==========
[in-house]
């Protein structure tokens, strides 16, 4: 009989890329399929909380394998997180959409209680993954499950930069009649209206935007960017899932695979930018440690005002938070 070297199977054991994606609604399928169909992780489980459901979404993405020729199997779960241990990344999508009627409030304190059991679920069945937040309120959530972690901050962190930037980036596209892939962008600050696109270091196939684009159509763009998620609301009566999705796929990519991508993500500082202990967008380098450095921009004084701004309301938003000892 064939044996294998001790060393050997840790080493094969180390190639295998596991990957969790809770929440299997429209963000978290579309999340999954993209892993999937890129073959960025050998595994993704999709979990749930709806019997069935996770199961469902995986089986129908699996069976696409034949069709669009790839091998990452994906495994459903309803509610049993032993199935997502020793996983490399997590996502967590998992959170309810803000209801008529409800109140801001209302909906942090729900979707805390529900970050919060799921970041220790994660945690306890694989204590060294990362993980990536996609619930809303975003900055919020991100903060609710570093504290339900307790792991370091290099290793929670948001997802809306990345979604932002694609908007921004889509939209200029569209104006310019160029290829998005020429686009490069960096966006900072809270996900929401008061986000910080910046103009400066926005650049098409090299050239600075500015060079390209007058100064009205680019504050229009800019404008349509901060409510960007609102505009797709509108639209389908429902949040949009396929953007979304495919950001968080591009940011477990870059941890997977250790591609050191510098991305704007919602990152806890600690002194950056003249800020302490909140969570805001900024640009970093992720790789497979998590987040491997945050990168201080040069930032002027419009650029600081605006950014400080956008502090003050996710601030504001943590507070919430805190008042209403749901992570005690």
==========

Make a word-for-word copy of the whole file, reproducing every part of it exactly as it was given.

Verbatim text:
[in-house]
């Protein structure tokens, strides 16, 4: 009989890329399929909380394998997180959409209680993954499950930069009649209206935007960017899932695979930018440690005002938070 070297199977054991994606609604399928169909992780489980459901979404993405020729199997779960241990990344999508009627409030304190059991679920069945937040309120959530972690901050962190930037980036596209892939962008600050696109270091196939684009159509763009998620609301009566999705796929990519991508993500500082202990967008380098450095921009004084701004309301938003000892 064939044996294998001790060393050997840790080493094969180390190639295998596991990957969790809770929440299997429209963000978290579309999340999954993209892993999937890129073959960025050998595994993704999709979990749930709806019997069935996770199961469902995986089986129908699996069976696409034949069709669009790839091998990452994906495994459903309803509610049993032993199935997502020793996983490399997590996502967590998992959170309810803000209801008529409800109140801001209302909906942090729900979707805390529900970050919060799921970041220790994660945690306890694989204590060294990362993980990536996609619930809303975003900055919020991100903060609710570093504290339900307790792991370091290099290793929670948001997802809306990345979604932002694609908007921004889509939209200029569209104006310019160029290829998005020429686009490069960096966006900072809270996900929401008061986000910080910046103009400066926005650049098409090299050239600075500015060079390209007058100064009205680019504050229009800019404008349509901060409510960007609102505009797709509108639209389908429902949040949009396929953007979304495919950001968080591009940011477990870059941890997977250790591609050191510098991305704007919602990152806890600690002194950056003249800020302490909140969570805001900024640009970093992720790789497979998590987040491997945050990168201080040069930032002027419009650029600081605006950014400080956008502090003050996710601030504001943590507070919430805190008042209403749901992570005690």